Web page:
Back on schedule. That is the update on Red Sox Prospect Lars Anderson, who was promoted yesterday from AA Portland to AAA Pawtucket. Generally, only hardcore farm watchers like myself care about minor league box scores and promotions. But Anderson is a different story and this is why it holds significance.
Here is the background on Anderson, a sweet-swinging first baseman. He was a 2006 draft pick that the Sox signed away from Cal. During his freshman year at Greenville, Anderson hit plenty. And during his sophomore year, split between high A Lancaster and AA Portland, Anderson absolutely mashed. At this point, he was at least a year ahead of schedule and some thought that Anderson’s trajectory could land him in Boston by 2010.
Well, a funny thing happened along the way to Fenway …… Anderson had a junior year to forget (simlar in some ways to my junior yr at UCLA). He started the year in Portland and to put it kindly, he never got going. Whether it was the pressure of being the Sox’ top prospect or something else entirely, Anderson had a miserable year and his status faded to the point where some observers no longer thought of him as the best first baseman in the system. In other words, his relevance was in doubt. Mind you, Anderson’s “bad”year came while he was facing competition well in advance of his age group. So while his peers were still seeing fastballs at high-A and college, Anderson was going up against big-time talent at AA.
Fast forward to 2010 and Anderson was still at Portland to open the season. But rather then mope about being left back, Anderson shot out of the gate, destroying Eastern League pitching from the outset. In three weeks, this was the damage: .355/.408/.677. When adjusted for the April cold and the league’s parks/pitching, those numbers are massive. Too massive, in fact, to hold Anderson down any longer.
So Anderson is now in Pawtucket and right back on schedule. After all, Anderson’s college-bound peers are first year draftees and few know what it’s like to crush AA pitching. For instance, Dustin Ackley, the second player selected in last year’s draft is hitting .153 for AA West Tennessee. Further, a QUICK review of high school position players taken in Anderson’s 2006 draft reveals that Anderson is now well ahead of everyone, other than Travis Snider.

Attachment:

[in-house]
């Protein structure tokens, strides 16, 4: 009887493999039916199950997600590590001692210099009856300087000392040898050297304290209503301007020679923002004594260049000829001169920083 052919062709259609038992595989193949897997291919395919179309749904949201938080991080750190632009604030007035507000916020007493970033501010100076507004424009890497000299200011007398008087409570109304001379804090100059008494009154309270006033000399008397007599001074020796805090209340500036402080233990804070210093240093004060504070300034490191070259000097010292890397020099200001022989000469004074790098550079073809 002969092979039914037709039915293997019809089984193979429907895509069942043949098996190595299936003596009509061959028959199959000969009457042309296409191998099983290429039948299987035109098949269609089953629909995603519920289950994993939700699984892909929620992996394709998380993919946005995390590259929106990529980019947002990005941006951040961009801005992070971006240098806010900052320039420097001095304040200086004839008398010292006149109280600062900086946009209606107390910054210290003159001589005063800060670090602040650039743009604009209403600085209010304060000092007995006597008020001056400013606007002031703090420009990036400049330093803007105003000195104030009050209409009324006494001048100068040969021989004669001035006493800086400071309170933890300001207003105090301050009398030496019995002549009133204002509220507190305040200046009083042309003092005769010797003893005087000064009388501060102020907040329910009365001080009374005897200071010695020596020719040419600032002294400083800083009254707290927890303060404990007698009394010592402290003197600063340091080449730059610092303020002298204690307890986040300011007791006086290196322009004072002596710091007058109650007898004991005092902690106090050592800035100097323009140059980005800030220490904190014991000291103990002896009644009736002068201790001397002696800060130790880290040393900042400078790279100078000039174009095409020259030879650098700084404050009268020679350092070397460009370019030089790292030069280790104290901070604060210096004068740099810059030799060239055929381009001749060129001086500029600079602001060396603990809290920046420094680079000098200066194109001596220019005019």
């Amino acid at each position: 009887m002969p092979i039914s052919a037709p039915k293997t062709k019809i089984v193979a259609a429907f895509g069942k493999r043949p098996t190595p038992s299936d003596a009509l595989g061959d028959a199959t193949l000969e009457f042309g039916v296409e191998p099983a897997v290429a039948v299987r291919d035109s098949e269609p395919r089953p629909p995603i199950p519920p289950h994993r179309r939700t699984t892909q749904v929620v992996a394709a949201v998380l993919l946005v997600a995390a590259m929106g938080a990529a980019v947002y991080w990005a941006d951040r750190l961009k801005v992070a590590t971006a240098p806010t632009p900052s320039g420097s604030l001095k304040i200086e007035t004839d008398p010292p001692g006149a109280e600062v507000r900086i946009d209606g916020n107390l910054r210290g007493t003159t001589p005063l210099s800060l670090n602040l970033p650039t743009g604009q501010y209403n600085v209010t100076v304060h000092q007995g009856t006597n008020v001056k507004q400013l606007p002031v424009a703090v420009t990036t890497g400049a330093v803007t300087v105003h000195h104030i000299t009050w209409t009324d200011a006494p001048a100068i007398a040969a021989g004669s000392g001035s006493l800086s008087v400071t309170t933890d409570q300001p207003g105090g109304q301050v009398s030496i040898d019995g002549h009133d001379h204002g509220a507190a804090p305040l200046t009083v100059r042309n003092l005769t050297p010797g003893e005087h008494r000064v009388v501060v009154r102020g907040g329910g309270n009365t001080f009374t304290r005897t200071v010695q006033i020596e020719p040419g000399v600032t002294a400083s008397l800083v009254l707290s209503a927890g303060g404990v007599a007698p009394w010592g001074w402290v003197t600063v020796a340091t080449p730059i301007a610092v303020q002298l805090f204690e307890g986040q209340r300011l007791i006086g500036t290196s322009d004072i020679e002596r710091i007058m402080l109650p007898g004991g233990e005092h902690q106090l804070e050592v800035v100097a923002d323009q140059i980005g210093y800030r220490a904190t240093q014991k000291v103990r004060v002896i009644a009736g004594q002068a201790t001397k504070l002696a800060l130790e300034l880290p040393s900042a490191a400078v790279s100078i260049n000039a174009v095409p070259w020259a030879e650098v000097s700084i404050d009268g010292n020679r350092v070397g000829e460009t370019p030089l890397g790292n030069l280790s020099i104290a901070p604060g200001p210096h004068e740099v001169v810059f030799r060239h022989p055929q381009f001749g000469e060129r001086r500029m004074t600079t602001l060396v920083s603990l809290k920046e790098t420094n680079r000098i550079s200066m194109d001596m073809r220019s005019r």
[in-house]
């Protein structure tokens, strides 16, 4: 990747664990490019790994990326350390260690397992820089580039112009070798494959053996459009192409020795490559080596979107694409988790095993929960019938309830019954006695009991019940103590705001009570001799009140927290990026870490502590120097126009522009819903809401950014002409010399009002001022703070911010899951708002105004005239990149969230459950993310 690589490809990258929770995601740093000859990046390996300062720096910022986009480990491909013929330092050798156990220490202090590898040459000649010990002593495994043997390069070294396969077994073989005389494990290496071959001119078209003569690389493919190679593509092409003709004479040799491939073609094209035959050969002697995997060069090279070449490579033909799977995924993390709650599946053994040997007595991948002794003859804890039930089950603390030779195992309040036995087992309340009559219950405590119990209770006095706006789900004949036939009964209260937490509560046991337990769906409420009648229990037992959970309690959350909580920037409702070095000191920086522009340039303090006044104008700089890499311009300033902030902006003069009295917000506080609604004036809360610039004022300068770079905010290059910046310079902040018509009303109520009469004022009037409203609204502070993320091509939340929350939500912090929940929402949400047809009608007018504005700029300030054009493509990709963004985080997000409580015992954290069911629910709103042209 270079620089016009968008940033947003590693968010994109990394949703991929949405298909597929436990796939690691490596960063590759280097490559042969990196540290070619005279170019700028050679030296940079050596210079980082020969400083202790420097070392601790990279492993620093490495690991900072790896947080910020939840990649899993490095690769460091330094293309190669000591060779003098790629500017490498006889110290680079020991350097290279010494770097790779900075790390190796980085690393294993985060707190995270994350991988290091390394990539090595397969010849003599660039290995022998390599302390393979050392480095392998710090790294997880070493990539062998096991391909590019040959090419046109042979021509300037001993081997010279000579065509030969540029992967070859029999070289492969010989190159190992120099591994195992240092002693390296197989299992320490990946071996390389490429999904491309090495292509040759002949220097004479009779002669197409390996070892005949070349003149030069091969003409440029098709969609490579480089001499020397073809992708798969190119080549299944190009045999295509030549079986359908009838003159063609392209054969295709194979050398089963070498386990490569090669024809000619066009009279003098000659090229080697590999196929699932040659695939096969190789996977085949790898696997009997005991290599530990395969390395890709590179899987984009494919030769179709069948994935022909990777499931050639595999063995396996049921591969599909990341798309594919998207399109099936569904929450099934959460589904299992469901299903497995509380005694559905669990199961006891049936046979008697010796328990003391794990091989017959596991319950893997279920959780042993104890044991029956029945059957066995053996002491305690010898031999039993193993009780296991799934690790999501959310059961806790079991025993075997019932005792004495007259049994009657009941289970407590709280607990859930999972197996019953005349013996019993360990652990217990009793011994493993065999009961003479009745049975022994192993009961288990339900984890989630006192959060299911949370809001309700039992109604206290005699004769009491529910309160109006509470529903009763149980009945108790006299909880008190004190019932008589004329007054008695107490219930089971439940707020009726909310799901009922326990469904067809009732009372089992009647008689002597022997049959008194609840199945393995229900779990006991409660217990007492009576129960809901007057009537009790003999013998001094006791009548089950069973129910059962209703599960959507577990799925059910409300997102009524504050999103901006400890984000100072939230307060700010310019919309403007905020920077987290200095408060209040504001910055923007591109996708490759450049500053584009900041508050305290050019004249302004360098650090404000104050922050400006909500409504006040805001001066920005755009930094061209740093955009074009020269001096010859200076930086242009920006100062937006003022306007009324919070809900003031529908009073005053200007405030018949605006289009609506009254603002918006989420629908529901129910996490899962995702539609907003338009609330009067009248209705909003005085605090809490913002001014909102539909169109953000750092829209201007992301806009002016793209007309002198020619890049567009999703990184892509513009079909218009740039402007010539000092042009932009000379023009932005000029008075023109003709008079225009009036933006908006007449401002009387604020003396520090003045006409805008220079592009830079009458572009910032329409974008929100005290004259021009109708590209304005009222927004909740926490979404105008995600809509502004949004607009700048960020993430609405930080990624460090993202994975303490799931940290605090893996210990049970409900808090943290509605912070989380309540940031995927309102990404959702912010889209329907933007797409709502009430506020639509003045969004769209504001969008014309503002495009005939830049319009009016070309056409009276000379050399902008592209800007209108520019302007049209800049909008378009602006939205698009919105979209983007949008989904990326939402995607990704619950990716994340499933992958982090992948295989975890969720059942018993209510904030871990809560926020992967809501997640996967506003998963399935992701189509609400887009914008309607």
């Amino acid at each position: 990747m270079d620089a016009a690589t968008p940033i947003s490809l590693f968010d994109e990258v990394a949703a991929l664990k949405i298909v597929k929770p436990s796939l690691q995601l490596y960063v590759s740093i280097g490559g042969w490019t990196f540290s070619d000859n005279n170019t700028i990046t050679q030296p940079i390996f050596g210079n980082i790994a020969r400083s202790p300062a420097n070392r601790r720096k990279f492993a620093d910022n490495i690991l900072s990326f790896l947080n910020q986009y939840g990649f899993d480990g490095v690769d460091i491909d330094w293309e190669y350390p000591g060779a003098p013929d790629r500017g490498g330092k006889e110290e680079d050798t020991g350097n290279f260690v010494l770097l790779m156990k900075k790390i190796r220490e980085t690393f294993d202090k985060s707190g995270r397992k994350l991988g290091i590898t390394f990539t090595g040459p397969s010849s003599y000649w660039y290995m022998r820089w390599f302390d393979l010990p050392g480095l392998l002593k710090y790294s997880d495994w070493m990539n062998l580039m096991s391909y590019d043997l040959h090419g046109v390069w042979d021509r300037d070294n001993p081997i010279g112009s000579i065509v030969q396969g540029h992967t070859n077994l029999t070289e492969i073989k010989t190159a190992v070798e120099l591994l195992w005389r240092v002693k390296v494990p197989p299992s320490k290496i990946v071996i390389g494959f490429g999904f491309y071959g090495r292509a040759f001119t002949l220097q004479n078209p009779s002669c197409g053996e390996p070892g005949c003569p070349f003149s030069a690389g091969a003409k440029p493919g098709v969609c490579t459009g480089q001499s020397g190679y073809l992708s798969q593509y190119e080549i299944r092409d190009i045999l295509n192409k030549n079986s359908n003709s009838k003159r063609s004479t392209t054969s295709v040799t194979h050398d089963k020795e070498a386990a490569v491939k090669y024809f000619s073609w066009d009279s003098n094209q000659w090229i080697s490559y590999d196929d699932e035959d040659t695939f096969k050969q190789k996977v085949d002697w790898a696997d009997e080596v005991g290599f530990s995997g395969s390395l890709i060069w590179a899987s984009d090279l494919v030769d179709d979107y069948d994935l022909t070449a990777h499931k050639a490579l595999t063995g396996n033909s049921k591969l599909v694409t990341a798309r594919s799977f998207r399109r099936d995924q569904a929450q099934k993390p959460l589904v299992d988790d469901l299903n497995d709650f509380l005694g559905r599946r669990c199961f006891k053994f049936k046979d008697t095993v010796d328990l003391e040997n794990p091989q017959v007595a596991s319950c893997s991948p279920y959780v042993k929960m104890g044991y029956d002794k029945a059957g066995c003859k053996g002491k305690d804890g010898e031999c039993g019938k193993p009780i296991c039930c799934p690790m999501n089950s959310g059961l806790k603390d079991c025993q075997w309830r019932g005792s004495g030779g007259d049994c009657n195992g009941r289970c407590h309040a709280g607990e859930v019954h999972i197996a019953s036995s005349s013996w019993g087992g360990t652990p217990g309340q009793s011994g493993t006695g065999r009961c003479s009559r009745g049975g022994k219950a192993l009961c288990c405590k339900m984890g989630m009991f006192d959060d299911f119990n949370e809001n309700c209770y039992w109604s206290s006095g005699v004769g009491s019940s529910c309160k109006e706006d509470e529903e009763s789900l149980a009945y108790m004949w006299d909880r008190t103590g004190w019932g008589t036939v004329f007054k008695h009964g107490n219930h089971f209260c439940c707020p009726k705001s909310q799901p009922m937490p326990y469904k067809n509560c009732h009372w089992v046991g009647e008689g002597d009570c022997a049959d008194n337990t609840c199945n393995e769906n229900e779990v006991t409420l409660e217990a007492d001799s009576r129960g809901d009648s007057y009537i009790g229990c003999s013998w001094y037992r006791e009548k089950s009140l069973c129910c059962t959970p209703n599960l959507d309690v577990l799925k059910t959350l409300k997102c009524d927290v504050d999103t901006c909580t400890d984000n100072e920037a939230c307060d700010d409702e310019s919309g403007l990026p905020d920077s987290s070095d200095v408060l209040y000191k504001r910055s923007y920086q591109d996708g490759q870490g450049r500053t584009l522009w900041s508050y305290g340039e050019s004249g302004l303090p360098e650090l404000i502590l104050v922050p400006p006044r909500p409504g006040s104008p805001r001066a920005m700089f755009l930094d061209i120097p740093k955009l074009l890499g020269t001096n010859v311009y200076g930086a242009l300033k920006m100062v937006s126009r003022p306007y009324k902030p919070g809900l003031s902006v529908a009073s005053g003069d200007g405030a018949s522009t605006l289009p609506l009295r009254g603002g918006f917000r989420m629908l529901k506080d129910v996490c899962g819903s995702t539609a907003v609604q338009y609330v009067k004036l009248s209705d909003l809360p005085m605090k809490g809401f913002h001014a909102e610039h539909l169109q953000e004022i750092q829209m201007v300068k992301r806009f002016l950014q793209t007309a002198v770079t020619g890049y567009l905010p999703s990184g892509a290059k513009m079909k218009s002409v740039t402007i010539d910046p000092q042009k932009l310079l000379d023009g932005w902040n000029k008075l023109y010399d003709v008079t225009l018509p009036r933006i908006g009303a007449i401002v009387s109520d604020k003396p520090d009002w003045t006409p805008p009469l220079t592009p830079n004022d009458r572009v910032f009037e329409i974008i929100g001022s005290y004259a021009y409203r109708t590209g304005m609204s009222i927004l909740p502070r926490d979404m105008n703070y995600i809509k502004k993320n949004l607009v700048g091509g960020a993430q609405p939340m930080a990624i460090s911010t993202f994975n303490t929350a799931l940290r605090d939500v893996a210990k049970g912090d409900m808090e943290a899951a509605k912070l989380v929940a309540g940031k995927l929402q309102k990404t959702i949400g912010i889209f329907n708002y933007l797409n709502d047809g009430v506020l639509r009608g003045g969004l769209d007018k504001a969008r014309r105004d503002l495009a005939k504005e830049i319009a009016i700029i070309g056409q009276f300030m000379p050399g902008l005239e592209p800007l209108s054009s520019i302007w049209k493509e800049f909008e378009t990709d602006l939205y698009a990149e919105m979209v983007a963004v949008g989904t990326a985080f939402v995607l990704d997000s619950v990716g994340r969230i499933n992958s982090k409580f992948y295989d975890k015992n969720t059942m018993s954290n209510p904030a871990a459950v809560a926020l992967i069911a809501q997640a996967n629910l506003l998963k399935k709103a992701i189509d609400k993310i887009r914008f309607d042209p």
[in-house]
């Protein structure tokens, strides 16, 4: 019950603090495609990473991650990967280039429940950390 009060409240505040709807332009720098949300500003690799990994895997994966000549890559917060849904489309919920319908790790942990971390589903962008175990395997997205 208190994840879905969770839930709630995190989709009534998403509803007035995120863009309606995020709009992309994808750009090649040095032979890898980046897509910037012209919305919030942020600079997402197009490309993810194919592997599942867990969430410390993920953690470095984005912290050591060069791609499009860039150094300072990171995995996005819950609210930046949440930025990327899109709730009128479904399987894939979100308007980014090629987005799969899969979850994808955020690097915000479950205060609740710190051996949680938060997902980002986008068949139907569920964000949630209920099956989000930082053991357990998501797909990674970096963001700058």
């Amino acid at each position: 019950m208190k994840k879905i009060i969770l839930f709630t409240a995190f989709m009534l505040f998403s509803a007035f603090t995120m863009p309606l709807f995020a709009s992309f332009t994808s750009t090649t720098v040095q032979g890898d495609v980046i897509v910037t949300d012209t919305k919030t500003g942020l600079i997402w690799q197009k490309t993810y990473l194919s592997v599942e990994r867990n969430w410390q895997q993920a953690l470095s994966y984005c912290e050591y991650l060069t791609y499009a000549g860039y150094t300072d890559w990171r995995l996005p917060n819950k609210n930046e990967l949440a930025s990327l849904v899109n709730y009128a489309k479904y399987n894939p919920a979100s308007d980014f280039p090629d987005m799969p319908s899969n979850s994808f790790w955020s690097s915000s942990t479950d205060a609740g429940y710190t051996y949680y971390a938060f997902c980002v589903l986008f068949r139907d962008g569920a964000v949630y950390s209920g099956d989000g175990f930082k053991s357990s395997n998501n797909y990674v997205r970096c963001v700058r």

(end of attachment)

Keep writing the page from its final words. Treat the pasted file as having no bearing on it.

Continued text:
Anderson’s surge is a big development for the Sox and it comes at a very important time as Boston will be looking for a DH and a corner infielder this off-season. With four big months at Pawtucket, Anderson could be that guy. Granted, things have to click for Lars, which is no certainty, but if he produces, the Sox will have options this off-season as they re-tool the roster. Perhaps Anderson could be in Boston next April, playing first while Youkilis slides over to third. Or perhaps Beltre is re-signed, Youkilis stays at first and Anderson is brought in to DH. Such a move might save the Sox millions and free up resources to spend elsewhere. Finally, Lars’ emergence could give the Sox another big trade chip, particualrly if his hot start carries over to Pawtucket.
Obviously It would have been nice if Anderson’s trajectory had not been interrupted and these options were available this past Winter. That didn’t turn out to be the case but Anderson is now back on track and Sox have to be excited that Lars is “live” prospect once more. Whether he stays there is a question to be answered, but for now, Anderson has returned to relevance.